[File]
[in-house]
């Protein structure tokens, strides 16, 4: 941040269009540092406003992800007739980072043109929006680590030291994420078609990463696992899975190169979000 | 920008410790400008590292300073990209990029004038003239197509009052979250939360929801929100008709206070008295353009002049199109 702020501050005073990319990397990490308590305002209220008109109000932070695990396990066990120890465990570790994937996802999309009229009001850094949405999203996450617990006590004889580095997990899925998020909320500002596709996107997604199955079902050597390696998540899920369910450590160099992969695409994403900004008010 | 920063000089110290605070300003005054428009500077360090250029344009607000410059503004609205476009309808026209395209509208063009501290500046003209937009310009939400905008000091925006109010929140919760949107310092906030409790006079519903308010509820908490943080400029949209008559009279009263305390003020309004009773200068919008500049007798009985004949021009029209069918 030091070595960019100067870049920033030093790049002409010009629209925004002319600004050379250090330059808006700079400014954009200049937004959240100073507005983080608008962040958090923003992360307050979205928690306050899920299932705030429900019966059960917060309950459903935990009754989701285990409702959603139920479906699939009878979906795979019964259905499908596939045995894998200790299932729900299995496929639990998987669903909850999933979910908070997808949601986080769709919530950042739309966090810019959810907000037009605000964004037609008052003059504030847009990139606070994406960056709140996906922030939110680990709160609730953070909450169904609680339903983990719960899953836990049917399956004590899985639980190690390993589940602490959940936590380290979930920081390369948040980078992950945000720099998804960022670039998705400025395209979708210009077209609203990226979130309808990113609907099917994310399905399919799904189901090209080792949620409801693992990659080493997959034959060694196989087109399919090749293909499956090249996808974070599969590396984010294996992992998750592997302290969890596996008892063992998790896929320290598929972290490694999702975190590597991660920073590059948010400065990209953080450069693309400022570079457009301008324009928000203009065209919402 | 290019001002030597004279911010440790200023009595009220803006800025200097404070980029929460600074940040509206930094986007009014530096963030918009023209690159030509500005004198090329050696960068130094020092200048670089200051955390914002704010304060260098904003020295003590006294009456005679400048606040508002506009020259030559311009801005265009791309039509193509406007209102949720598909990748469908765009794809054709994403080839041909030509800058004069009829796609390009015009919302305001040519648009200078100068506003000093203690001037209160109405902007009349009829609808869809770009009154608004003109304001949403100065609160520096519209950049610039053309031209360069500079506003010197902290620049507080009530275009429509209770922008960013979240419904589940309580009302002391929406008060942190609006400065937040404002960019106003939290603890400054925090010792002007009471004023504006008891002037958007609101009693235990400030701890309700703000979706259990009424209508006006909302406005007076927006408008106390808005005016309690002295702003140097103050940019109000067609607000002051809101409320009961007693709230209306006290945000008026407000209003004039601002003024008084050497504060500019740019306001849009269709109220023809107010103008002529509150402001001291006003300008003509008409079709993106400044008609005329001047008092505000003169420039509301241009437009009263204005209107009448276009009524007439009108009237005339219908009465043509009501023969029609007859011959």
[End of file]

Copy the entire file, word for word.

[in-house]
């Protein structure tokens, strides 16, 4: 941040269009540092406003992800007739980072043109929006680590030291994420078609990463696992899975190169979000 | 920008410790400008590292300073990209990029004038003239197509009052979250939360929801929100008709206070008295353009002049199109 702020501050005073990319990397990490308590305002209220008109109000932070695990396990066990120890465990570790994937996802999309009229009001850094949405999203996450617990006590004889580095997990899925998020909320500002596709996107997604199955079902050597390696998540899920369910450590160099992969695409994403900004008010 | 920063000089110290605070300003005054428009500077360090250029344009607000410059503004609205476009309808026209395209509208063009501290500046003209937009310009939400905008000091925006109010929140919760949107310092906030409790006079519903308010509820908490943080400029949209008559009279009263305390003020309004009773200068919008500049007798009985004949021009029209069918 030091070595960019100067870049920033030093790049002409010009629209925004002319600004050379250090330059808006700079400014954009200049937004959240100073507005983080608008962040958090923003992360307050979205928690306050899920299932705030429900019966059960917060309950459903935990009754989701285990409702959603139920479906699939009878979906795979019964259905499908596939045995894998200790299932729900299995496929639990998987669903909850999933979910908070997808949601986080769709919530950042739309966090810019959810907000037009605000964004037609008052003059504030847009990139606070994406960056709140996906922030939110680990709160609730953070909450169904609680339903983990719960899953836990049917399956004590899985639980190690390993589940602490959940936590380290979930920081390369948040980078992950945000720099998804960022670039998705400025395209979708210009077209609203990226979130309808990113609907099917994310399905399919799904189901090209080792949620409801693992990659080493997959034959060694196989087109399919090749293909499956090249996808974070599969590396984010294996992992998750592997302290969890596996008892063992998790896929320290598929972290490694999702975190590597991660920073590059948010400065990209953080450069693309400022570079457009301008324009928000203009065209919402 | 290019001002030597004279911010440790200023009595009220803006800025200097404070980029929460600074940040509206930094986007009014530096963030918009023209690159030509500005004198090329050696960068130094020092200048670089200051955390914002704010304060260098904003020295003590006294009456005679400048606040508002506009020259030559311009801005265009791309039509193509406007209102949720598909990748469908765009794809054709994403080839041909030509800058004069009829796609390009015009919302305001040519648009200078100068506003000093203690001037209160109405902007009349009829609808869809770009009154608004003109304001949403100065609160520096519209950049610039053309031209360069500079506003010197902290620049507080009530275009429509209770922008960013979240419904589940309580009302002391929406008060942190609006400065937040404002960019106003939290603890400054925090010792002007009471004023504006008891002037958007609101009693235990400030701890309700703000979706259990009424209508006006909302406005007076927006408008106390808005005016309690002295702003140097103050940019109000067609607000002051809101409320009961007693709230209306006290945000008026407000209003004039601002003024008084050497504060500019740019306001849009269709109220023809107010103008002529509150402001001291006003300008003509008409079709993106400044008609005329001047008092505000003169420039509301241009437009009263204005209107009448276009009524007439009108009237005339219908009465043509009501023969029609007859011959």